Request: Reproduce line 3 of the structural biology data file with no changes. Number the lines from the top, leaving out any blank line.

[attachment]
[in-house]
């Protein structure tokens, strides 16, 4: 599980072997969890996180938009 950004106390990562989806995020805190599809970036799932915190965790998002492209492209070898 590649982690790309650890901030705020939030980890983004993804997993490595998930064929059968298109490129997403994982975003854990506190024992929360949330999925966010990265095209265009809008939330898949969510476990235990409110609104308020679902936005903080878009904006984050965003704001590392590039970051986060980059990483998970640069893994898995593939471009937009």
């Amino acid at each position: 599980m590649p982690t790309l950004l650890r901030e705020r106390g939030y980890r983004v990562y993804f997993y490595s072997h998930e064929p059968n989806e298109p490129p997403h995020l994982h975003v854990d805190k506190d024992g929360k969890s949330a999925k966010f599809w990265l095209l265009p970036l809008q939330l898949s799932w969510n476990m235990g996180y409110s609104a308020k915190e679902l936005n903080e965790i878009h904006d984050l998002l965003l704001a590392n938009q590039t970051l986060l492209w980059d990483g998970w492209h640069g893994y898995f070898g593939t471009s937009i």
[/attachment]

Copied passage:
């Amino acid at each position: 599980m590649p982690t790309l950004l650890r901030e705020r106390g939030y980890r983004v990562y993804f997993y490595s072997h998930e064929p059968n989806e298109p490129p997403h995020l994982h975003v854990d805190k506190d024992g929360k969890s949330a999925k966010f599809w990265l095209l265009p970036l809008q939330l898949s799932w969510n476990m235990g996180y409110s609104a308020k915190e679902l936005n903080e965790i878009h904006d984050l998002l965003l704001a590392n938009q590039t970051l986060l492209w980059d990483g998970w492209h640069g893994y898995f070898g593939t471009s937009i």